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Animal model, Chronic traumatic encephalopathy, Concussion, Pathophysiology, Repetitive, Diet, Inflammation, Neurodegeneration, Behavior

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Background: Repetitive mild traumatic brain injuries (rmTBI) are associated with cognitive deficits, inflammation, and stress-related events. We tested the effect of nutrient intake on the impact of rmTBI in an animal model of chronic traumatic encephalopathy (CTE) to study the pathophysiological mechanisms underlying this model. We used a between group design rmTBI closed head injuries in mice, compared to a control and nutrient-treated groups.

Methods: Our model allows for controlled, repetitive closed head impacts to mice. Briefly, 24-week-old mice were divided into five groups: control, rmTBI, and rmTBI with nutrients (2% of NF-216, NF-316 and NF-416). rmTBI mice received four concussive impacts over 7 days. Mice were treated with NutriFusion diets for 2 months prior to the rmTBI and until euthanasia (6 months). Mice were then subsequently euthanized for macro- and micro-histopathologic analysis for various times up to 6 months after the last TBI received. Animals were examined behaviorally, and brain sections were immunostained for glial fibrillary acidic protein (GFAP) for astrocytes, iba-1 for activated microglia, and AT8 for phosphorylated tau protein.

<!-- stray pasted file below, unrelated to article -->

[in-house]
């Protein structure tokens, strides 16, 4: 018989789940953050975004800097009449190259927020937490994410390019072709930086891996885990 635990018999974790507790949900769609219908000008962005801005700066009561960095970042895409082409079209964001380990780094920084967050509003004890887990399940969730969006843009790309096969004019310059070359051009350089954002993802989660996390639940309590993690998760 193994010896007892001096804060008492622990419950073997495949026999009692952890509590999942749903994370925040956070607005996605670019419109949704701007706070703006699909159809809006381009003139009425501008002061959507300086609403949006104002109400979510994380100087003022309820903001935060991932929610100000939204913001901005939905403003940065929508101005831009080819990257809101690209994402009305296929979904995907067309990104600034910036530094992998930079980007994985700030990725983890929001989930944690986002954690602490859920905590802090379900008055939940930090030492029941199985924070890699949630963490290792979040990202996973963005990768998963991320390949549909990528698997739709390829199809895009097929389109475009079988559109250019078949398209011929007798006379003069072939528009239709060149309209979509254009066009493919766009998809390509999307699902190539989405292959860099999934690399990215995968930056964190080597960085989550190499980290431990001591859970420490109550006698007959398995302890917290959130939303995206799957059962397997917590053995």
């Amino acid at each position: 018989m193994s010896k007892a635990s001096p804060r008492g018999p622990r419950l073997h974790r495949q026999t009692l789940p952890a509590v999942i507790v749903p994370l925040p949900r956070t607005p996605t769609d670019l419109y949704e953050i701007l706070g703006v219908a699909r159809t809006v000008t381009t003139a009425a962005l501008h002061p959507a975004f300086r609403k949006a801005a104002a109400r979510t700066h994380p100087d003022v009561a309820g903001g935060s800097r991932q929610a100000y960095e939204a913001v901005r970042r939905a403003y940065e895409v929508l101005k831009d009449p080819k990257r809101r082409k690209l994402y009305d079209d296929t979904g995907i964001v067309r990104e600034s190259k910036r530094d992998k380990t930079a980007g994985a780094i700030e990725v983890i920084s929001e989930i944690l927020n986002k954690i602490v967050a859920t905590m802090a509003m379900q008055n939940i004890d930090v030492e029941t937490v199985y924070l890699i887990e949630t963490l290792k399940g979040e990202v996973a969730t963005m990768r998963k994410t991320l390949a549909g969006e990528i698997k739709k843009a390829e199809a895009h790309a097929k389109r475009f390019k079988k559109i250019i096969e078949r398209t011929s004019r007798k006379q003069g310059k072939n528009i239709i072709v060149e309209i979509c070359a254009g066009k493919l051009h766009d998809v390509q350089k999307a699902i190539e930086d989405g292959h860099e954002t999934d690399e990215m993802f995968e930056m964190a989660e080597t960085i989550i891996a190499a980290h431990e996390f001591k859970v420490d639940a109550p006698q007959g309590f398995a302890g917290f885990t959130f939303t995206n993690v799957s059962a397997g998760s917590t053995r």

Results: Animals on nutrient diets showed attenuated behavioral changes. The brains from all mice lacked macroscopic tissue damage at all time points. The rmTBI resulted in a marked neuroinflammatory response, with persistent and widespread astrogliosis and microglial activation, as well as significantly elevated phospho-tau immunoreactivity to 6 months. Mice treated with diets had significantly reduced inflammation and phospho-tau staining.

Conclusions: The neuropathological findings in the rmTBI mice showed histopathological hallmarks of CTE, including increased astrogliosis, microglial activation, and hyperphosphorylated tau protein accumulation, while mice treated with diets had attenuated disease process. These studies demonstrate that consumption of nutrient-rich diets reduced disease progression.

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Journal of Neuroinflammation, v. 15, art. 277